Wallpaper: A History of Style and Trends — Great overview with beautiful pictures

The Papered Wall: The History, Patterns and Techniques of Wallpaper — This is a great book to have on hand if you’re a big wallpaper-history buff, but it’s a wee bit academic.

DIY Flocked Stationery

Materials

  • unlined index cards
  • flocking powder (You can find this in craft stores or online in a variety of colors. I used a brand that’s marketed for model building.)
  • paintbrush
  • glue
  • Japanese masking tape

Instructions

1. Use the paintbrush to apply the glue to the index card (leaving room for a Japanese tape border).

2. Shake the flocking powder onto the glue, and then shake off the excess (just like applying glitter).

3. Create a border around your note card with Japanese tape.

Martha Stewart has a flocking kit that I checked out; the one I ended up with was geared to babies, so I stuck to the squiggly lines and the stars. The stickers serve as the adhesive, and you have sheets of the flock, which you press into the adhesive. It looks pretty, but there’s not much opportunity for creativity — you basically have to use the stickers provided.


Image above: Flocked stationery (with pretty peony from Sprout Home)!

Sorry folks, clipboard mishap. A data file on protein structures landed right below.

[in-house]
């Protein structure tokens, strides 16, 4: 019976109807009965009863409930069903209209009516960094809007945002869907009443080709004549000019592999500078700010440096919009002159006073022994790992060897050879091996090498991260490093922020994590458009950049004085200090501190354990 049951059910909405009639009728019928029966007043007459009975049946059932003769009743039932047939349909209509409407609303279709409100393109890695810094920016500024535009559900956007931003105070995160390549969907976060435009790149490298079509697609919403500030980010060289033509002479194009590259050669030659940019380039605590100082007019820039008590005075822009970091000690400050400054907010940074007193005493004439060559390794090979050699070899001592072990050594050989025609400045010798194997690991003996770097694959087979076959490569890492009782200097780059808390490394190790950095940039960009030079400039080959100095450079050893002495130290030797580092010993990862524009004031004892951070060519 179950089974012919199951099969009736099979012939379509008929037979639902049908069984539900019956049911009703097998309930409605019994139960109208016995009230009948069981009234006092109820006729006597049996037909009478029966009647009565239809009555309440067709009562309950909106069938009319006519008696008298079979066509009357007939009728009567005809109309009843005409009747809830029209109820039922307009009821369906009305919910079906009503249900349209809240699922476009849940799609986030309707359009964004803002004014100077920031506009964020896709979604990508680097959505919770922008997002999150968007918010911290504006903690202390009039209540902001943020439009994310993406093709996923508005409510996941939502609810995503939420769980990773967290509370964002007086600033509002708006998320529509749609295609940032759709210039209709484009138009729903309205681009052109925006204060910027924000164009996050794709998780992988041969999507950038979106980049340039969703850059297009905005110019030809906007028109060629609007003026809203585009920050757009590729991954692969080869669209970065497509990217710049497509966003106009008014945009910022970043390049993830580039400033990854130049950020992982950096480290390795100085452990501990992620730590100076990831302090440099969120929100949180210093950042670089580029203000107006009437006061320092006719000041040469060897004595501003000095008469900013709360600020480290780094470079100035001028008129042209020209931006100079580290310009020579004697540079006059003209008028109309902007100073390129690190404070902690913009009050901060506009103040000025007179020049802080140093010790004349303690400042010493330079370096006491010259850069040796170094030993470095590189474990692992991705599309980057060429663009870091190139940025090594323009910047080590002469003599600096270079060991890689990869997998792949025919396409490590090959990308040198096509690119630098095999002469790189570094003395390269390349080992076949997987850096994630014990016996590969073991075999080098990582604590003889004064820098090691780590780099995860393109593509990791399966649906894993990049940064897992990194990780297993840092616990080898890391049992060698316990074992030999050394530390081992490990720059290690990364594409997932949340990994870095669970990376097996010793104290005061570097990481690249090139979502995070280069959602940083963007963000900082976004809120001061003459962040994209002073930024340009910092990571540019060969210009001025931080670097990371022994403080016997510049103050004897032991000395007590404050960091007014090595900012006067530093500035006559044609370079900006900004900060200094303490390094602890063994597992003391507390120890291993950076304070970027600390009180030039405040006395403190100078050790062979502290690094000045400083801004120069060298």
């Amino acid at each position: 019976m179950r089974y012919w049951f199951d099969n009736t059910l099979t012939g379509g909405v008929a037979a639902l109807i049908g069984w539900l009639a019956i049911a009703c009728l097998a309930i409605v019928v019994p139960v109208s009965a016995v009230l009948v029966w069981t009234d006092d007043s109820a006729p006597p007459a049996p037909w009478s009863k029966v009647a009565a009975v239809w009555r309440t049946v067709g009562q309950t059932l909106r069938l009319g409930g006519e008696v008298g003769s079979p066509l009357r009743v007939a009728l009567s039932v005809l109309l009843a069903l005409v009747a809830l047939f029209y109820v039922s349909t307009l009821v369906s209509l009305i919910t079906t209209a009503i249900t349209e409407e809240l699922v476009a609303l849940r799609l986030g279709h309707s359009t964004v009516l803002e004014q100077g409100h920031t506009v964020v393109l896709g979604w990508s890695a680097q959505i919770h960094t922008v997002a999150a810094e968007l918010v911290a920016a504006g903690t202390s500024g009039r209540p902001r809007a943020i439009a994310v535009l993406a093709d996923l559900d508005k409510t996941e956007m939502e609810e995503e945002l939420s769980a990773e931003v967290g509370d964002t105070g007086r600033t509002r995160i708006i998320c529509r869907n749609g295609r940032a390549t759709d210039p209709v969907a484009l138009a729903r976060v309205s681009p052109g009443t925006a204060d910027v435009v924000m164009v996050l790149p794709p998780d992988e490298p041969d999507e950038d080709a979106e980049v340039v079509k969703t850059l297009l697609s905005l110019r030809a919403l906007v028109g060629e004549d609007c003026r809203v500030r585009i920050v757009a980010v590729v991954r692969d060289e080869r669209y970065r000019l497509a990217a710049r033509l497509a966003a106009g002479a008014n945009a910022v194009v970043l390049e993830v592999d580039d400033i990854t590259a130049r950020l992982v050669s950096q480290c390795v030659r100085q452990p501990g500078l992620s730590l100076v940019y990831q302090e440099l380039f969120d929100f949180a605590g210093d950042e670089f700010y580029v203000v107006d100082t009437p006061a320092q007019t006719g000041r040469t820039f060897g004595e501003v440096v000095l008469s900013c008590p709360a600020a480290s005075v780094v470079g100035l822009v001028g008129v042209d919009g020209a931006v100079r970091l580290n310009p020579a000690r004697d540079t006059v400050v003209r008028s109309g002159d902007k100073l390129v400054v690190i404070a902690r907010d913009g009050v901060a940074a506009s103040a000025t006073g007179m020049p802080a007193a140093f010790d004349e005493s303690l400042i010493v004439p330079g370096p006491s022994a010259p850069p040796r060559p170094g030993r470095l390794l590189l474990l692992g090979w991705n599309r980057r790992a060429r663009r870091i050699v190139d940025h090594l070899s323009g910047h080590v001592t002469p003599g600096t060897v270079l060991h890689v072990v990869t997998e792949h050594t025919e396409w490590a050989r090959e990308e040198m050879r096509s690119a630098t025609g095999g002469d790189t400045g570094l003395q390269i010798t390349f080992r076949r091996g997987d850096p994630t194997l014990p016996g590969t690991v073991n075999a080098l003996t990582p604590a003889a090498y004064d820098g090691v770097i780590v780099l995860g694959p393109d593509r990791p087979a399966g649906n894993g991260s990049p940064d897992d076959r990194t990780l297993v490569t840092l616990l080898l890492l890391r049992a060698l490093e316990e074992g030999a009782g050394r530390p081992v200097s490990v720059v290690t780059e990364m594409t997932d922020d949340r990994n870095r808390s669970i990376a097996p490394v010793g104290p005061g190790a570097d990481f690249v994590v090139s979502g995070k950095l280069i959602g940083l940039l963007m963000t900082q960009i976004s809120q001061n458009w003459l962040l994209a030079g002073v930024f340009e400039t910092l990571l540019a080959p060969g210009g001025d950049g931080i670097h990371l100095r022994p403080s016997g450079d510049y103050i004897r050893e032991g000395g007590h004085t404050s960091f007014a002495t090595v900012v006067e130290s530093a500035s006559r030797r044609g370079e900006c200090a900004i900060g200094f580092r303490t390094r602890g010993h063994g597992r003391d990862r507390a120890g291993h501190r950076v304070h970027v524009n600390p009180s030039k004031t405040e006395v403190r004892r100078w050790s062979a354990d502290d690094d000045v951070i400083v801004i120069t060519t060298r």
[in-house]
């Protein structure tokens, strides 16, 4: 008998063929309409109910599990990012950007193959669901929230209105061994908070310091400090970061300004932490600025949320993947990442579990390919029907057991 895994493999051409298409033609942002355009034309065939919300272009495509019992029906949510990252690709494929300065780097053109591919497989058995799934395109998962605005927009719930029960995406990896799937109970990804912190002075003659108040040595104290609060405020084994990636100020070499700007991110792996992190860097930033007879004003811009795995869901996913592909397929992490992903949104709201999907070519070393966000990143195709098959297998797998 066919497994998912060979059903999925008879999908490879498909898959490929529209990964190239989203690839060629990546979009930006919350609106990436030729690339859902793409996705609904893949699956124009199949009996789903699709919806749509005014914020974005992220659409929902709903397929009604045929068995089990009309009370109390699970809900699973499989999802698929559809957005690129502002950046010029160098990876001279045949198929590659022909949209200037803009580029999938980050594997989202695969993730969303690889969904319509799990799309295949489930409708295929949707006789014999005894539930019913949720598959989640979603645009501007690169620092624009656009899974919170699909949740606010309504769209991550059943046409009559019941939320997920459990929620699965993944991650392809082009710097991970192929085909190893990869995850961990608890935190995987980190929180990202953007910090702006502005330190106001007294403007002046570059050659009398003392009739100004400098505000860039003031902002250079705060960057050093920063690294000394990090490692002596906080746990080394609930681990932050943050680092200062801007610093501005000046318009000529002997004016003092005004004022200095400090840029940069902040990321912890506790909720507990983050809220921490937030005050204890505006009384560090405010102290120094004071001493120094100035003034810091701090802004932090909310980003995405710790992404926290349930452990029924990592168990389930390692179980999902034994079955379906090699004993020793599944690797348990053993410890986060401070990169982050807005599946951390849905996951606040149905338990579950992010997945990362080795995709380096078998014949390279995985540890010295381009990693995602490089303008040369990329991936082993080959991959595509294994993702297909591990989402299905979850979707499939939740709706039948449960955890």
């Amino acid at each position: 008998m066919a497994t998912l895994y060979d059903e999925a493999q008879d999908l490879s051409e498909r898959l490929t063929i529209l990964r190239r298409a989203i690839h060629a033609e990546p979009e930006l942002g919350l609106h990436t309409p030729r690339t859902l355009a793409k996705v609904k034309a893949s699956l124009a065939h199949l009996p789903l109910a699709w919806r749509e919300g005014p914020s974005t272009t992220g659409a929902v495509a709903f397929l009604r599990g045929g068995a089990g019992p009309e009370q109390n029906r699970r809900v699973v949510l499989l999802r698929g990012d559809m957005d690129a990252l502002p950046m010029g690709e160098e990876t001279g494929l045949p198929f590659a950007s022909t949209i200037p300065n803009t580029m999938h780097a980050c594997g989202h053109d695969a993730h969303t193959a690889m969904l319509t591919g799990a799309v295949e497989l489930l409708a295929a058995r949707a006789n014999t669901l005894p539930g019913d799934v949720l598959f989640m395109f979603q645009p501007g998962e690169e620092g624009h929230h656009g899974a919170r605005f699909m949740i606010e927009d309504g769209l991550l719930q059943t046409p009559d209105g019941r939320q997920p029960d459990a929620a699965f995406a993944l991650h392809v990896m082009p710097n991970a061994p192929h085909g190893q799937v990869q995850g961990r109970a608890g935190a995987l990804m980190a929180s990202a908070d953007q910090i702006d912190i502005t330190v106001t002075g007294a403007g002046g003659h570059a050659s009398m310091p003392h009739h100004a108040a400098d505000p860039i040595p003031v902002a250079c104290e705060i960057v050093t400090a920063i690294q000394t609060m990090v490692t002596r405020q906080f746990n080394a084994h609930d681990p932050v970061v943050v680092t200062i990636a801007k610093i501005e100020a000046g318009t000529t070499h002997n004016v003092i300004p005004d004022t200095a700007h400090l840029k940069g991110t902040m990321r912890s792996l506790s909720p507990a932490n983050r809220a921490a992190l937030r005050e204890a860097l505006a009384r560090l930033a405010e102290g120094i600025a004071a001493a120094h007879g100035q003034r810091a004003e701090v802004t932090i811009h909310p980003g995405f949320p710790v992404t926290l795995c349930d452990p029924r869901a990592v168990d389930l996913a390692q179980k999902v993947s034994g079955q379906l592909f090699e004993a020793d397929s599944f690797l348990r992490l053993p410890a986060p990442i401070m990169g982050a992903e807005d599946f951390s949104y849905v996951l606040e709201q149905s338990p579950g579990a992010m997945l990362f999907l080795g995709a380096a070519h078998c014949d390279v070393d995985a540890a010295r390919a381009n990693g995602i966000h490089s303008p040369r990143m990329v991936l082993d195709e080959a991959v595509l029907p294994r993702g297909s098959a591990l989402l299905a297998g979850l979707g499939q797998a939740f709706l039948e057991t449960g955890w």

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14 Comments

Julia

I would highly recommend wearing some kind of protective mask over your nose and mouth while doing this (like a surgical mask or a bandana). The fibers are really bad for you to breathe in ( and unlike glitter, it tends to cloud upward when you are message with it).

Alex

I believe it is “My wallpaper and I are fighting a duel to the death. One or the other of us has to go.”

Susana

@Alex: I always thought it was, Either this wallpaper goes, or I do… either way, so Wilde

naomi

I guess you already know about the scratch and sniff wallpaper company – Flavor Paper? We had a powder room in our house growing up with flocked wallpaper on three walls and mirrors on the fourth – loved it! Snuck in when no one would catch me and pretended to be at a nightclub. I’m glad to see it coming back a little – who doesn’t need over-the-top at times?

Caroline C

I have flocked wallpaper in my home and love it. It looks so luxurious and adds so much more to the room.

Bre

This looks pretty cool! I love the collage feel of the two wallpapers placed on top of one another,

Thanks for sharing the DIY!

xx

scott

So sorry to Julia Rothman, but the quote is, “My wallpaper and I are fighting a duel to the death. One or the other of us has to go.”

Sometimes also misquoted as,”Either this wallpaper goes or I do.” (Funnier, in my opinion).

Nice illustration, btw.

amya

Wow! So many Oscar Wilde experts. :) The quotation came from me – not Julia. However, it is not uncommon that there are different variations of the same quotation – I should point out that the sentiment is the same in these versions. For the curious, my version of the quotation came from “Walls: The Best of Decorative Treatments” by Florence de Dampierre page 167.

Kitty

This quote was spoken by Oscar Wilde on his death bed. It is known for being his last words.